N. Gronich,1 I. Lavi,1 O. Barnett,1 D. R. Abernethy,2 G. Rennert1; 1Carmel Medical Center, Haifa, Israel, 2US Food and Drug Administration, Silver Spring, MD

BACKGROUND: Tyrosine kinases targeting drugs, including small molecule tyrosine kinase inhibitors and monoclonal antibodies, have been shown to increase survival in hematological and solid malignancies. As many patients will have prolonged post-treatment survival late side effects become an important consideration, among them is induction of heart failure. We aimed to evaluate which tyrosine kinase targeting drugs are associated with congestive heart failure (CHF) risk, and to assess risk factors to develop CHF.
METHODS: Retrospective cohort study using a nested case-control analysis within Israeli Clalit Health Services database. Participants: A cohort of 30,902 patients newly treated with a tyrosine kinase targeting drug and/or chemotherapeutic drug for a newly diagnosed malignant disease between 1.1.2005 and 31.12.2012. All incident cases of CHF occurring during follow up were identified and matched to up to 30 controls from the cohort, on calendar year, age, gender, and duration of follow up.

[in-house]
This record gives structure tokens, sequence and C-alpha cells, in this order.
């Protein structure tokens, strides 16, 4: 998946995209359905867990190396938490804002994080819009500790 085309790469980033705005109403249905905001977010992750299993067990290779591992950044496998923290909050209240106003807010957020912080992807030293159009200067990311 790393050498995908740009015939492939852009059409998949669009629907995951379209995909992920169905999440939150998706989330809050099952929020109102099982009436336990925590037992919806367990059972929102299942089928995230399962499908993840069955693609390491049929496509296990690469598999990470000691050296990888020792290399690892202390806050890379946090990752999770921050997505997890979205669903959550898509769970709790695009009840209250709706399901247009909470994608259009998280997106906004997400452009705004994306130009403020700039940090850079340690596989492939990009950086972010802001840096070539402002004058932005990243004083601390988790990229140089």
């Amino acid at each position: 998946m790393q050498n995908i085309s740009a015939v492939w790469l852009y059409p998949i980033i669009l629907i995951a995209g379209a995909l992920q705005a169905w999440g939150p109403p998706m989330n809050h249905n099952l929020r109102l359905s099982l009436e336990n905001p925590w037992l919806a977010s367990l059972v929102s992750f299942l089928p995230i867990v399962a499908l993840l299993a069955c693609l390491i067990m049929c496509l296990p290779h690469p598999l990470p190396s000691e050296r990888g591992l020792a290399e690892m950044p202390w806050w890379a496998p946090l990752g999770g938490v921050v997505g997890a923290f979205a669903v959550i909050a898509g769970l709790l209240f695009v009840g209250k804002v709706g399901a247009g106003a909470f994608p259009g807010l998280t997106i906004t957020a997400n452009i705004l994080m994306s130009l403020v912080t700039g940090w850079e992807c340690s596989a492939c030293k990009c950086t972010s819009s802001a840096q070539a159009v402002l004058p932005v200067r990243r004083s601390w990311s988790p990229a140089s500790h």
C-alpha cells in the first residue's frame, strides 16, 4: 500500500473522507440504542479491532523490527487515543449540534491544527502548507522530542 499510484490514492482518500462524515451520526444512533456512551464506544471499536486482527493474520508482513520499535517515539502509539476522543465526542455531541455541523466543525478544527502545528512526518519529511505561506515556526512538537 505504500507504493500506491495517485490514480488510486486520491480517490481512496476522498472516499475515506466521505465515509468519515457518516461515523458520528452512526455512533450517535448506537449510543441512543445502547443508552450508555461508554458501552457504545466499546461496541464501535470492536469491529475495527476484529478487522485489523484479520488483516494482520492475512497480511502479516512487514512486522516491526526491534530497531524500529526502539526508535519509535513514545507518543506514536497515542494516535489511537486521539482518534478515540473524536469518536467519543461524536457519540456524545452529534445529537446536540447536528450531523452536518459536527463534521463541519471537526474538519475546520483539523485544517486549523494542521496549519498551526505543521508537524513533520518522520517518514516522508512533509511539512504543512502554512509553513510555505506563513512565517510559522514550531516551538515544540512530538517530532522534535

RESULTS: 936 cases were newly diagnosed with CHF during 71,742 person years of follow up (incidence rate 1,305/100,000 person years). Trastuzumab (odds ratio 1.90, 95% confidence interval 1.46 to 2.49), cetuximab (odds ratio 1.72, 1.10 to 2.69), panitumumab (odds ratio 3.01, 1.02 to 8.85), and sunitinib (odds ratio 3.39, 1.78 to 6.47) were associated with new-onset CHF. No dose-toxicity or duration- toxicity effects were observed. Comorbidities associated with higher risk included: diabetes mellitus, hypertension, chronic renal failure, ischemic heart disease, valvular heart disease, arrhythmia, and smoking.
CONCLUSION: Treatment with trastuzumab, cetuximab, panitumumab and sunitinib is associated with increased risk of new-onset CHF in patients with malignant diseases.